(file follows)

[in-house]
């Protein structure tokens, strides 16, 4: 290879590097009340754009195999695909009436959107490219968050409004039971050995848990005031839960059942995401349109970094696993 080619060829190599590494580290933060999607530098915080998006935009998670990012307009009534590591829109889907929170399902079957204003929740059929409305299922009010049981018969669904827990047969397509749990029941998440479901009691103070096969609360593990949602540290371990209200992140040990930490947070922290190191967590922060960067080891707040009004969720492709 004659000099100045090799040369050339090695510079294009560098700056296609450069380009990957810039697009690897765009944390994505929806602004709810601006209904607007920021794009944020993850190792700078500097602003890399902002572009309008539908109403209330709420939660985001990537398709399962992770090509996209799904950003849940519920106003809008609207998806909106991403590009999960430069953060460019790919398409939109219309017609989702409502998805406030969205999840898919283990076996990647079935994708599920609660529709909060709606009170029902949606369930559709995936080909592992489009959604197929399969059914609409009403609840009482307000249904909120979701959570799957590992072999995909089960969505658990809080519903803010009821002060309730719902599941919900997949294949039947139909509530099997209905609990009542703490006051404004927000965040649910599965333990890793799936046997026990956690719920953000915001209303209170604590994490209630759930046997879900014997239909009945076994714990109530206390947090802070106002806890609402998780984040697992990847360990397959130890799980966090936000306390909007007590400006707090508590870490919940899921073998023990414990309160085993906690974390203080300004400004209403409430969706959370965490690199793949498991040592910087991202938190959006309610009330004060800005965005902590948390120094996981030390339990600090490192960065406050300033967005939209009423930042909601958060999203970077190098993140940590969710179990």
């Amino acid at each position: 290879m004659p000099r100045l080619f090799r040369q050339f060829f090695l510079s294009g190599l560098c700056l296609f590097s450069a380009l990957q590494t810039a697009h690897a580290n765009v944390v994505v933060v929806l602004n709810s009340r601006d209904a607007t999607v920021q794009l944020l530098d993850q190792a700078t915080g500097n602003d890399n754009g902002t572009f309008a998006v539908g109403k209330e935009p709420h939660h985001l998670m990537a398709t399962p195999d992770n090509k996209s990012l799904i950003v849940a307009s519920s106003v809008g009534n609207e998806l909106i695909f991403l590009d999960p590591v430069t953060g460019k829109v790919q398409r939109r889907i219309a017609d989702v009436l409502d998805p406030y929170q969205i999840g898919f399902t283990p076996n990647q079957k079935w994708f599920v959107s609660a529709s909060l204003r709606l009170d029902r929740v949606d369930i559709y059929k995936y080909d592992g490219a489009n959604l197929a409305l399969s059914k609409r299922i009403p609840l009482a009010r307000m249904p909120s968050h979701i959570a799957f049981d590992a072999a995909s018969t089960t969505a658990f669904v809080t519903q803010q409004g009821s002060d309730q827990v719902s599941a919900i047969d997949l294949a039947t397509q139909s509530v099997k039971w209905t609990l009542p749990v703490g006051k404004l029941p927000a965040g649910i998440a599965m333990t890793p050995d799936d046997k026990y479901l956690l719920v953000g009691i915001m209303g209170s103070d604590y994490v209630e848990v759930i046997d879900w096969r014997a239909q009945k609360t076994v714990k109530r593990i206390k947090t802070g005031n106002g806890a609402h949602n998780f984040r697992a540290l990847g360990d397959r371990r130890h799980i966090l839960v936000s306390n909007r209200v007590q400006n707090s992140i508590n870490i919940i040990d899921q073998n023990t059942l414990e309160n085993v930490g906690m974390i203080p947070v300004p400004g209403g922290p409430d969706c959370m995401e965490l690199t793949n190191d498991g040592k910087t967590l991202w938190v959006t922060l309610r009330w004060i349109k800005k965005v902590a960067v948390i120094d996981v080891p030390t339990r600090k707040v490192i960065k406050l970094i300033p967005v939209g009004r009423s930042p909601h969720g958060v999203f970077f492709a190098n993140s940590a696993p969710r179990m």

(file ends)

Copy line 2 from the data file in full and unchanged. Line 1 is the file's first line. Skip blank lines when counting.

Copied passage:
């Protein structure tokens, strides 16, 4: 290879590097009340754009195999695909009436959107490219968050409004039971050995848990005031839960059942995401349109970094696993 080619060829190599590494580290933060999607530098915080998006935009998670990012307009009534590591829109889907929170399902079957204003929740059929409305299922009010049981018969669904827990047969397509749990029941998440479901009691103070096969609360593990949602540290371990209200992140040990930490947070922290190191967590922060960067080891707040009004969720492709 004659000099100045090799040369050339090695510079294009560098700056296609450069380009990957810039697009690897765009944390994505929806602004709810601006209904607007920021794009944020993850190792700078500097602003890399902002572009309008539908109403209330709420939660985001990537398709399962992770090509996209799904950003849940519920106003809008609207998806909106991403590009999960430069953060460019790919398409939109219309017609989702409502998805406030969205999840898919283990076996990647079935994708599920609660529709909060709606009170029902949606369930559709995936080909592992489009959604197929399969059914609409009403609840009482307000249904909120979701959570799957590992072999995909089960969505658990809080519903803010009821002060309730719902599941919900997949294949039947139909509530099997209905609990009542703490006051404004927000965040649910599965333990890793799936046997026990956690719920953000915001209303209170604590994490209630759930046997879900014997239909009945076994714990109530206390947090802070106002806890609402998780984040697992990847360990397959130890799980966090936000306390909007007590400006707090508590870490919940899921073998023990414990309160085993906690974390203080300004400004209403409430969706959370965490690199793949498991040592910087991202938190959006309610009330004060800005965005902590948390120094996981030390339990600090490192960065406050300033967005939209009423930042909601958060999203970077190098993140940590969710179990």